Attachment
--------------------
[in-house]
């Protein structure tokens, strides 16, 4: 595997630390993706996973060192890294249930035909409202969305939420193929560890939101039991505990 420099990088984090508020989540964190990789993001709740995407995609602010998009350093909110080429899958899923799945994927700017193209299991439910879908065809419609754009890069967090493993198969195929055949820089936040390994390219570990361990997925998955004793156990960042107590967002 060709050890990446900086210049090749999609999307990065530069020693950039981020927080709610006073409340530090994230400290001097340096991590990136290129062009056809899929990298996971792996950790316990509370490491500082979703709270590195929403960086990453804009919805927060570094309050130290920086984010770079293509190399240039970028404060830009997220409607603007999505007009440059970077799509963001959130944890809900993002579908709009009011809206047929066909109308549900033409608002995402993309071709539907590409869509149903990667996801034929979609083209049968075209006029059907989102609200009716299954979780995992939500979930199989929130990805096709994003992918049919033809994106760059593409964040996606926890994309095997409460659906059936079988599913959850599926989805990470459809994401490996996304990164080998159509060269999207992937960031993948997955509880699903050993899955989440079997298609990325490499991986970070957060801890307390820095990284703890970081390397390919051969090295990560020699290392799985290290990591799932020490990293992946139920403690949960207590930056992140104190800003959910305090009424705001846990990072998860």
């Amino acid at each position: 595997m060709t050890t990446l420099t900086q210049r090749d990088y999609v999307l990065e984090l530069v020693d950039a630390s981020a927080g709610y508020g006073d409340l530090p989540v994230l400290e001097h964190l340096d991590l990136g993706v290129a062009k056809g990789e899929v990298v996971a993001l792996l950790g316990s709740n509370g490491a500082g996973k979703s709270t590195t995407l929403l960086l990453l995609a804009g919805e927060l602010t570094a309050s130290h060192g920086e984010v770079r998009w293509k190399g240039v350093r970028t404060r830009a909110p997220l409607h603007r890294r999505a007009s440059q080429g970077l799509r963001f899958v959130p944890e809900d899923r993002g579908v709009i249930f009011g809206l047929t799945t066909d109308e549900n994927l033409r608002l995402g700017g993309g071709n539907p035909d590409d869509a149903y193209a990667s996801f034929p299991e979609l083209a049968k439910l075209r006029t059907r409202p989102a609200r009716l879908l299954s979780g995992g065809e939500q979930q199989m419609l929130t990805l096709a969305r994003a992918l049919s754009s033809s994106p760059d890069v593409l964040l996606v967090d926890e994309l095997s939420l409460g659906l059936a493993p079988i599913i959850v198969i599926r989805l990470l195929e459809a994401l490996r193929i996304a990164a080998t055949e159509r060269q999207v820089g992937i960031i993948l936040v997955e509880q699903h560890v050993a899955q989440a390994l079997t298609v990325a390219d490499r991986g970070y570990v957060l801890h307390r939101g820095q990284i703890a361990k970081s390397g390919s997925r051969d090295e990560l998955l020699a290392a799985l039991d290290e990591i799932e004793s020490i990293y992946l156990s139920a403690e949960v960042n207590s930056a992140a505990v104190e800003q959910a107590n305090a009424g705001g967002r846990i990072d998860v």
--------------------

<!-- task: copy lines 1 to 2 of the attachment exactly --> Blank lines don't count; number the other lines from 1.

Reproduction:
[in-house]
């Protein structure tokens, strides 16, 4: 595997630390993706996973060192890294249930035909409202969305939420193929560890939101039991505990 420099990088984090508020989540964190990789993001709740995407995609602010998009350093909110080429899958899923799945994927700017193209299991439910879908065809419609754009890069967090493993198969195929055949820089936040390994390219570990361990997925998955004793156990960042107590967002 060709050890990446900086210049090749999609999307990065530069020693950039981020927080709610006073409340530090994230400290001097340096991590990136290129062009056809899929990298996971792996950790316990509370490491500082979703709270590195929403960086990453804009919805927060570094309050130290920086984010770079293509190399240039970028404060830009997220409607603007999505007009440059970077799509963001959130944890809900993002579908709009009011809206047929066909109308549900033409608002995402993309071709539907590409869509149903990667996801034929979609083209049968075209006029059907989102609200009716299954979780995992939500979930199989929130990805096709994003992918049919033809994106760059593409964040996606926890994309095997409460659906059936079988599913959850599926989805990470459809994401490996996304990164080998159509060269999207992937960031993948997955509880699903050993899955989440079997298609990325490499991986970070957060801890307390820095990284703890970081390397390919051969090295990560020699290392799985290290990591799932020490990293992946139920403690949960207590930056992140104190800003959910305090009424705001846990990072998860």